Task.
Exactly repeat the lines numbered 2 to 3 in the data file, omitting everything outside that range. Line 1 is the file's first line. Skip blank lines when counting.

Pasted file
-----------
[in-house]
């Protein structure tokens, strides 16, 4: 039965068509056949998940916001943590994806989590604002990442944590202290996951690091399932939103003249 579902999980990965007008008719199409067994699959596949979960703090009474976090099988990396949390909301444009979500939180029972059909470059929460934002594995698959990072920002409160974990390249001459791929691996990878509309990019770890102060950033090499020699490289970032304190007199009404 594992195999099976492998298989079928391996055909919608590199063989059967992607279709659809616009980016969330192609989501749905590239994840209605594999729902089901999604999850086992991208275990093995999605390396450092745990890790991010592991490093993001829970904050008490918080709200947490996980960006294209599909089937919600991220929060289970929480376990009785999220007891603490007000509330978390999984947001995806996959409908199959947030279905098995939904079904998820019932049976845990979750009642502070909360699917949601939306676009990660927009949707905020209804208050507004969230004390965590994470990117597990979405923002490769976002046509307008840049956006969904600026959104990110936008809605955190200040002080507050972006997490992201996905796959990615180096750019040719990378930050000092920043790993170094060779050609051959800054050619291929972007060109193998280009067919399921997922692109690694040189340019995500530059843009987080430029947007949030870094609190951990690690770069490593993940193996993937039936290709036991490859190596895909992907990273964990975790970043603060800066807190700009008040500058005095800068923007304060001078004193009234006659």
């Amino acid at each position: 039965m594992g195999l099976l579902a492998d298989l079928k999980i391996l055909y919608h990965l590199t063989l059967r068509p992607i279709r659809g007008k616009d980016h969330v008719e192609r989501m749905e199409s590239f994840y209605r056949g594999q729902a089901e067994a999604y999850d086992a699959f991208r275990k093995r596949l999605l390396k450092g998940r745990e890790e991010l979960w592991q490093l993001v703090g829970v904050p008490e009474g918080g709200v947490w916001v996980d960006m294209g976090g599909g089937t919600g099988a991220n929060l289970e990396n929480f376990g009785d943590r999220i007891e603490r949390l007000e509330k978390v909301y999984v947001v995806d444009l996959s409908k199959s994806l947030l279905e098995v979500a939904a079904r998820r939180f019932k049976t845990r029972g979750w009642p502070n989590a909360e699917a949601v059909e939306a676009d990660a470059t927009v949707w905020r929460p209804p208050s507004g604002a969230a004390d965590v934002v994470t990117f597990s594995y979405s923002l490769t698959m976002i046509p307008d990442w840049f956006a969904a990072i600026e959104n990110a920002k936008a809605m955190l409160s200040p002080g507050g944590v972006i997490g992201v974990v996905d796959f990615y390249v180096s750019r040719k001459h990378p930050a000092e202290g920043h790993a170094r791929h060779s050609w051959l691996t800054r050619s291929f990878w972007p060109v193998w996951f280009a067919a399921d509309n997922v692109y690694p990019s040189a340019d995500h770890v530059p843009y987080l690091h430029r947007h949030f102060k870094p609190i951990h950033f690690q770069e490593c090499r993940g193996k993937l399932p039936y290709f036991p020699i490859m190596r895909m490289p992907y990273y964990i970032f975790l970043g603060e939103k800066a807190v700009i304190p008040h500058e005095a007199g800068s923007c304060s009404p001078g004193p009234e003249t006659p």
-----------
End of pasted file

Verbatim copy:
């Protein structure tokens, strides 16, 4: 039965068509056949998940916001943590994806989590604002990442944590202290996951690091399932939103003249 579902999980990965007008008719199409067994699959596949979960703090009474976090099988990396949390909301444009979500939180029972059909470059929460934002594995698959990072920002409160974990390249001459791929691996990878509309990019770890102060950033090499020699490289970032304190007199009404 594992195999099976492998298989079928391996055909919608590199063989059967992607279709659809616009980016969330192609989501749905590239994840209605594999729902089901999604999850086992991208275990093995999605390396450092745990890790991010592991490093993001829970904050008490918080709200947490996980960006294209599909089937919600991220929060289970929480376990009785999220007891603490007000509330978390999984947001995806996959409908199959947030279905098995939904079904998820019932049976845990979750009642502070909360699917949601939306676009990660927009949707905020209804208050507004969230004390965590994470990117597990979405923002490769976002046509307008840049956006969904600026959104990110936008809605955190200040002080507050972006997490992201996905796959990615180096750019040719990378930050000092920043790993170094060779050609051959800054050619291929972007060109193998280009067919399921997922692109690694040189340019995500530059843009987080430029947007949030870094609190951990690690770069490593993940193996993937039936290709036991490859190596895909992907990273964990975790970043603060800066807190700009008040500058005095800068923007304060001078004193009234006659």
């Amino acid at each position: 039965m594992g195999l099976l579902a492998d298989l079928k999980i391996l055909y919608h990965l590199t063989l059967r068509p992607i279709r659809g007008k616009d980016h969330v008719e192609r989501m749905e199409s590239f994840y209605r056949g594999q729902a089901e067994a999604y999850d086992a699959f991208r275990k093995r596949l999605l390396k450092g998940r745990e890790e991010l979960w592991q490093l993001v703090g829970v904050p008490e009474g918080g709200v947490w916001v996980d960006m294209g976090g599909g089937t919600g099988a991220n929060l289970e990396n929480f376990g009785d943590r999220i007891e603490r949390l007000e509330k978390v909301y999984v947001v995806d444009l996959s409908k199959s994806l947030l279905e098995v979500a939904a079904r998820r939180f019932k049976t845990r029972g979750w009642p502070n989590a909360e699917a949601v059909e939306a676009d990660a470059t927009v949707w905020r929460p209804p208050s507004g604002a969230a004390d965590v934002v994470t990117f597990s594995y979405s923002l490769t698959m976002i046509p307008d990442w840049f956006a969904a990072i600026e959104n990110a920002k936008a809605m955190l409160s200040p002080g507050g944590v972006i997490g992201v974990v996905d796959f990615y390249v180096s750019r040719k001459h990378p930050a000092e202290g920043h790993a170094r791929h060779s050609w051959l691996t800054r050619s291929f990878w972007p060109v193998w996951f280009a067919a399921d509309n997922v692109y690694p990019s040189a340019d995500h770890v530059p843009y987080l690091h430029r947007h949030f102060k870094p609190i951990h950033f690690q770069e490593c090499r993940g193996k993937l399932p039936y290709f036991p020699i490859m190596r895909m490289p992907y990273y964990i970032f975790l970043g603060e939103k800066a807190v700009i304190p008040h500058e005095a007199g800068s923007c304060s009404p001078g004193p009234e003249t006659p």